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What was surprising about Bale extending his contract in June was its contradiction of the somewhat modern thinking that revolves around players of his ilk—that they must move onto bigger and better things as soon as possible.
Maybe there were no inquiries this summer (put off by Tottenham's high price-tag perhaps?), but even if there were, the decision spoke of Bale's understanding that he is a player still learning, who for now is better at a club he is comfortable at.
It was coupled with enough intelligence to realize too that Spurs have some potential of their own, telling the club's official website that he thought "the Club is progressing and I want to be a part of that".
"I love the Club and the fans and I want to play my part in trying to get us back into the Champions League - where we belong," Bale added.
"We’ve a good, young squad and we need to work together to get back on the biggest stage again."
As welcome a show of faith as it was, how long he will remain a believer is unknown.
There is clearly some investment on his part in this project, but the resolve to stay so invested will be tested should they not qualify for the Champions League, or at least make notable progress.
The latter would certainly entail a trophy, and strong enough form in the latter stages of the season that a belief can be fostered that momentum can be carried beyond by the players and manager Andre Villas-Boas.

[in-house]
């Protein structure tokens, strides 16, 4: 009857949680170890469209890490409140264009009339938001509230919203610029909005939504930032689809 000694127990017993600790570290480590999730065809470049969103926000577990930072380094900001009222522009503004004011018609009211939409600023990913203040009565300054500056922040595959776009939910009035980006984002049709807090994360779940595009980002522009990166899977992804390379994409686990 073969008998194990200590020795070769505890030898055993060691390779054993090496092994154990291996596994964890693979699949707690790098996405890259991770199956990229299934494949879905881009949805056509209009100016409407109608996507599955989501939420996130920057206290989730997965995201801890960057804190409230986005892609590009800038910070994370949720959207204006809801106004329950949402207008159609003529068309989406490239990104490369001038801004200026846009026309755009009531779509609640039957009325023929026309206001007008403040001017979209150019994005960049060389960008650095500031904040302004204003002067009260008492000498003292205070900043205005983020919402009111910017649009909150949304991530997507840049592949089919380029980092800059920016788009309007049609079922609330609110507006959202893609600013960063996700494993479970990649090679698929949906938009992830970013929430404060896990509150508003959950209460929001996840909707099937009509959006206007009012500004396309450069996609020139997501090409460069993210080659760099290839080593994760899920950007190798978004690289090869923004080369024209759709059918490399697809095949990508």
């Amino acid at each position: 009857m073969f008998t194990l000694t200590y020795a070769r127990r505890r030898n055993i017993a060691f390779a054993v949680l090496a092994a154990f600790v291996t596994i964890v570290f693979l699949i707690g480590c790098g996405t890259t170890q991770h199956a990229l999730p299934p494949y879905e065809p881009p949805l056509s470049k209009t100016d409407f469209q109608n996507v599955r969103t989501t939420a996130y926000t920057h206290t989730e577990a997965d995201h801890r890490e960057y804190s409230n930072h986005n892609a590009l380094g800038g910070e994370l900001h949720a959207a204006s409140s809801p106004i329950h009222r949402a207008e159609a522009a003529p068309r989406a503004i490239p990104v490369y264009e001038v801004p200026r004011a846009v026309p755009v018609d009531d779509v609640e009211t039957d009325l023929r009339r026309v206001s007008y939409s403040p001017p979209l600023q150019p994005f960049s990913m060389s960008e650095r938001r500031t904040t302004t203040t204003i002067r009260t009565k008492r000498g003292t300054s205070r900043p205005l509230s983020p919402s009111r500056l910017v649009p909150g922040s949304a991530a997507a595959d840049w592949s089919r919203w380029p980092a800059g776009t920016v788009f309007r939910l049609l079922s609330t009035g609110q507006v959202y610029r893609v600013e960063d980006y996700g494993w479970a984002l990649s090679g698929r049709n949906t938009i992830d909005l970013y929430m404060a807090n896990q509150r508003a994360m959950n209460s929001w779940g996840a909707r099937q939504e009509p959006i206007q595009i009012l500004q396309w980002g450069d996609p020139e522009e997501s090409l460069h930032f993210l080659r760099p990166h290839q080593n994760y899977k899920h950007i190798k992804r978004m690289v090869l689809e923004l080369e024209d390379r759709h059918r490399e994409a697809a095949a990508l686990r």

A significant addition or two to the squad would help here too, but the problem is this and so many aspects of a better future is nearly completely reliant on Champions League football.
Despite the club's poor form over the last month, they are not out of contention for the top four and this week can also keep alive their hopes of qualifying for the knockout stages of the Europa League.
But there is the feeling when watching Spurs that, despite some good new signings and other good players remaining, the departures of Ledley King, Luka Modric and Rafael van der Vaart (and indeed Harry Redknapp) really did mark the end of a relatively successful era
Those three are genuine top-class players, ones who were so important to the team that any attempt to replace them and build a new side is going to take time.
Bale would undoubtedly be a hugely valuable part of this future, and until the end of the season there is little to no chance they would let him go when he is already so integral to their present hopes.
The contract extension allows that much, and should also ward off any fellow English clubs making a bid as Tottenham will not want to sell an asset to teams they regard as rivals.
But come next summer, an offer to test himself with either Barcelona or Real Madrid might just be a proposition to tempting to pass up.
Both clubs see in him a player with the necessary ability to flourish in their respective systems and play a part in their hunt for success.
Despite Bale's rawness, the quality he possesses is there to see.
Regardless of who you support, the prospect of watching him in a team with either Cristiano Ronaldo or Lionel Messi is a superlative-fest waiting to happen.